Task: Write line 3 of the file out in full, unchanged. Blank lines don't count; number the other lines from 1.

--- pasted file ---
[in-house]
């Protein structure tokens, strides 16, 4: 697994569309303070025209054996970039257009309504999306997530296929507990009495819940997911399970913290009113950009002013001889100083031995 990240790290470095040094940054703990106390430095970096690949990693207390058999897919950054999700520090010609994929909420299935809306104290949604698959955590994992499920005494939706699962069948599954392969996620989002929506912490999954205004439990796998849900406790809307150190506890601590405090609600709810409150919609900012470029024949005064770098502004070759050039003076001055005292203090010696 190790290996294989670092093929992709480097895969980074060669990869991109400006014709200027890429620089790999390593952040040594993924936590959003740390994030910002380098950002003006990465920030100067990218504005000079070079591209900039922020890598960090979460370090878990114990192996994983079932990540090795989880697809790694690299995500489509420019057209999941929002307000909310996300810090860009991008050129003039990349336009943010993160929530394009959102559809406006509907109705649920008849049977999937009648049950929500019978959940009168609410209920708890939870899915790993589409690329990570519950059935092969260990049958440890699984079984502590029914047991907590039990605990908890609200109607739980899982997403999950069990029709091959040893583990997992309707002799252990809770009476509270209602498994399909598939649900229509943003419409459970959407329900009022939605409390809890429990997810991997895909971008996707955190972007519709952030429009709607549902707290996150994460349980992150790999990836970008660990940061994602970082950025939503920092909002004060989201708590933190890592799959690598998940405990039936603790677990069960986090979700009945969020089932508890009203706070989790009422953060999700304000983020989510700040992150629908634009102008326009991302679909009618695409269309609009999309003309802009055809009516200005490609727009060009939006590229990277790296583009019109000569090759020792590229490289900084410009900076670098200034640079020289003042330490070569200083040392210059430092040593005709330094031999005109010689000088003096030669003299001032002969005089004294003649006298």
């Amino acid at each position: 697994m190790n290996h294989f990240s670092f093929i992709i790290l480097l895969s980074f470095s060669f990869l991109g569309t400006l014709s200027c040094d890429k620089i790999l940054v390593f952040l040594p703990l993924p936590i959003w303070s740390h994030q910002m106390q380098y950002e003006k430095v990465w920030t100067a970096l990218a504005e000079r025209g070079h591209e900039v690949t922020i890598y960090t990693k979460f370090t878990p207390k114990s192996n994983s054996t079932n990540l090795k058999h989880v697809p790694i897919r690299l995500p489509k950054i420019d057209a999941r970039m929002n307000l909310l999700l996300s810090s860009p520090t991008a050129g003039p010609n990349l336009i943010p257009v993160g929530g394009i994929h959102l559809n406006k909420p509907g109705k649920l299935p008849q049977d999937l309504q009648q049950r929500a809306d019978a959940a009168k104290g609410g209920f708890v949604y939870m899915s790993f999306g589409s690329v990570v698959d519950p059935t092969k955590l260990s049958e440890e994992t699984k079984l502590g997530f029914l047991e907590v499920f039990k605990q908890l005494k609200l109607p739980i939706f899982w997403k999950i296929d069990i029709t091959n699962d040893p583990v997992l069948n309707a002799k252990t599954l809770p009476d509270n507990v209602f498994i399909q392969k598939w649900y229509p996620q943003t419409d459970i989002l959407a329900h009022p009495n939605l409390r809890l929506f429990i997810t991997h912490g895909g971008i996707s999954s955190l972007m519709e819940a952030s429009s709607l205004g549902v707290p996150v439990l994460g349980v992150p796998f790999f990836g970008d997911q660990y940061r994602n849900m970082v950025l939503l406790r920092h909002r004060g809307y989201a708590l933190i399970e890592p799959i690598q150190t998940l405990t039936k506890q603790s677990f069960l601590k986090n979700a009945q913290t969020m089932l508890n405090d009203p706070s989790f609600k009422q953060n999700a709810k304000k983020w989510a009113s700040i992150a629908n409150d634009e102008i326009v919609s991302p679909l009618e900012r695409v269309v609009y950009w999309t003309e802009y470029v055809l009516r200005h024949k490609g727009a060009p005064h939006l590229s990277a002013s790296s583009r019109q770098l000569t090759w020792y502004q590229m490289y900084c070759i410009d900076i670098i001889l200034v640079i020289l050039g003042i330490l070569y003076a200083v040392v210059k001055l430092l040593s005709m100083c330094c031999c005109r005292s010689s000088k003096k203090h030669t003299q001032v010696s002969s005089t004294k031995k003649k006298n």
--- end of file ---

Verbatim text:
């Amino acid at each position: 697994m190790n290996h294989f990240s670092f093929i992709i790290l480097l895969s980074f470095s060669f990869l991109g569309t400006l014709s200027c040094d890429k620089i790999l940054v390593f952040l040594p703990l993924p936590i959003w303070s740390h994030q910002m106390q380098y950002e003006k430095v990465w920030t100067a970096l990218a504005e000079r025209g070079h591209e900039v690949t922020i890598y960090t990693k979460f370090t878990p207390k114990s192996n994983s054996t079932n990540l090795k058999h989880v697809p790694i897919r690299l995500p489509k950054i420019d057209a999941r970039m929002n307000l909310l999700l996300s810090s860009p520090t991008a050129g003039p010609n990349l336009i943010p257009v993160g929530g394009i994929h959102l559809n406006k909420p509907g109705k649920l299935p008849q049977d999937l309504q009648q049950r929500a809306d019978a959940a009168k104290g609410g209920f708890v949604y939870m899915s790993f999306g589409s690329v990570v698959d519950p059935t092969k955590l260990s049958e440890e994992t699984k079984l502590g997530f029914l047991e907590v499920f039990k605990q908890l005494k609200l109607p739980i939706f899982w997403k999950i296929d069990i029709t091959n699962d040893p583990v997992l069948n309707a002799k252990t599954l809770p009476d509270n507990v209602f498994i399909q392969k598939w649900y229509p996620q943003t419409d459970i989002l959407a329900h009022p009495n939605l409390r809890l929506f429990i997810t991997h912490g895909g971008i996707s999954s955190l972007m519709e819940a952030s429009s709607l205004g549902v707290p996150v439990l994460g349980v992150p796998f790999f990836g970008d997911q660990y940061r994602n849900m970082v950025l939503l406790r920092h909002r004060g809307y989201a708590l933190i399970e890592p799959i690598q150190t998940l405990t039936k506890q603790s677990f069960l601590k986090n979700a009945q913290t969020m089932l508890n405090d009203p706070s989790f609600k009422q953060n999700a709810k304000k983020w989510a009113s700040i992150a629908n409150d634009e102008i326009v919609s991302p679909l009618e900012r695409v269309v609009y950009w999309t003309e802009y470029v055809l009516r200005h024949k490609g727009a060009p005064h939006l590229s990277a002013s790296s583009r019109q770098l000569t090759w020792y502004q590229m490289y900084c070759i410009d900076i670098i001889l200034v640079i020289l050039g003042i330490l070569y003076a200083v040392v210059k001055l430092l040593s005709m100083c330094c031999c005109r005292s010689s000088k003096k203090h030669t003299q001032v010696s002969s005089t004294k031995k003649k006298n």